musings on music, travel, books, and life from Southeast Asia

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As mentioned in my previous post, while I was in Myanmar in late November it was the time of the Tazaungdaing full moon and the annual balloon festival in Taunggyi, the largest city in Shan State, and about a 45-minute drive from Nyaungshwe. They have two decidedly different types of balloons at this festival. During the day they have balloons crafted to resemble animals — very large animals such as chickens, cows, elephants and pigs. I have yet to see a giraffe. But once the sun sets, the nighttime balloons come out, bigger and more traditional, but with one added feature: fireworks! Watching these giant creations launch upwards, shooting off flumes of colored light is indeed a spectacular sight.

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I attended this festival about four years ago, taking a group of students and novice monks from Tat Ein village to see the day-time portion of the festival. I also took two groups of monks from Shwe Yan Pyay monastery in Nyaungshwe to the nighttime festivities, taking one group one night, and the other group the following night. It was fun, but the temperatures dropped considerably at night and I froze my ass off. Once it was all over, I vowed that was enough of the balloon festival for me.

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But then came this year. After I realized that my trip coincided with the balloon festival once again, I just couldn’t bring myself to NOT take the kids from Tat Ein village again. I figured a simple day-time outing wouldn’t kill me, and besides, I don’t think there was anyone at the monastery or at the primary school who had gone on our previous outing, so this would be a new experience for all of them.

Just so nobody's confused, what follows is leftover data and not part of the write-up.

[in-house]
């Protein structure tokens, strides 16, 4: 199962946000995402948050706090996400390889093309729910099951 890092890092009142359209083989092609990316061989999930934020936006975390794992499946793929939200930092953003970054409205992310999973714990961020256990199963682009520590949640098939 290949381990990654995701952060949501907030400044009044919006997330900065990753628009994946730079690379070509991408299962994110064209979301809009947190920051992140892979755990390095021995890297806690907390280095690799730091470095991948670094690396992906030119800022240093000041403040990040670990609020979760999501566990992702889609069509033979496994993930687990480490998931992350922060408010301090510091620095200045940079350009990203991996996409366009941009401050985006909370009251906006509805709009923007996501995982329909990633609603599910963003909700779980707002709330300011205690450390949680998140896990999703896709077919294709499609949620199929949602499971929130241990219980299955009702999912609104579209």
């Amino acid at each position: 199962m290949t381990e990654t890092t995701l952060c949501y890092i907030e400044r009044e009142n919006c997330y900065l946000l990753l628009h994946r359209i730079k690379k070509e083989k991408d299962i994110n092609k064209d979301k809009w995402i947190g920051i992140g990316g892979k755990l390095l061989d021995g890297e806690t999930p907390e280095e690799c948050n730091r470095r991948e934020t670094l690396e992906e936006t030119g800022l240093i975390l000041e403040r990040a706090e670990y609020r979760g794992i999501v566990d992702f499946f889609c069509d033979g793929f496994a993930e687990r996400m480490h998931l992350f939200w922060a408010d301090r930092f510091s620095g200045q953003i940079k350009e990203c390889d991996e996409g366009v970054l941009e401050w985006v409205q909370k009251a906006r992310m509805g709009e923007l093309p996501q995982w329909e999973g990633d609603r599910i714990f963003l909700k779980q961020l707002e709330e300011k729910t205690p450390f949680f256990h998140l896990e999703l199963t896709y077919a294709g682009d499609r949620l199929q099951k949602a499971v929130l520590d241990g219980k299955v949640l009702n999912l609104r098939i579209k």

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This time around I rented three “light trucks”, enough to hold the 90-some people in the group; students, novice monks, teachers, and a couple of adults from the village. Upon arrival in Taunggyi, the roads were packed with vehicles going to the festival; cars and trucks and vans and motorcycles and a variety of other wheeled contraptions. It was slow going, and once we reached the main gate, we were told to turn around and go to another entrance, causing even more of a delay.

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Long story short, the festival this time was a dud. We were at the main balloon grounds for nearly two hours and not a single balloon was launched. Oh, they tried. Time and time again. But strong winds made it difficult for the “torch bearers” to create enough smoke under the balloons to launch them. Funnily enough, the kids didn’t seem to mind too much, content to sample the variety of food that was for sale at the site. Man, those monks can put away some food! And I keep forgetting; they don’t have snacks and goodies like this in their village.

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Some of the kids wanted to go on a big Ferris-wheel type ride, so I bought tickets for the ones who wanted to ride; a few boys, some of the monks, and almost all of the girls! Judging from their reactions after the ride was over, they enjoyed it very much! Instead of waiting around to see if any balloons were going to be successfully launched, we left the grounds and headed to a local hilltop temple, where the kids all enjoyed posing for photos, the girls all dressed in their finest for the occasion. While we were at the temple, someone looked skyward and pointed; there were three balloons — animals becoming distant specks — floating towards the clouds. Oh well, better than nothing!

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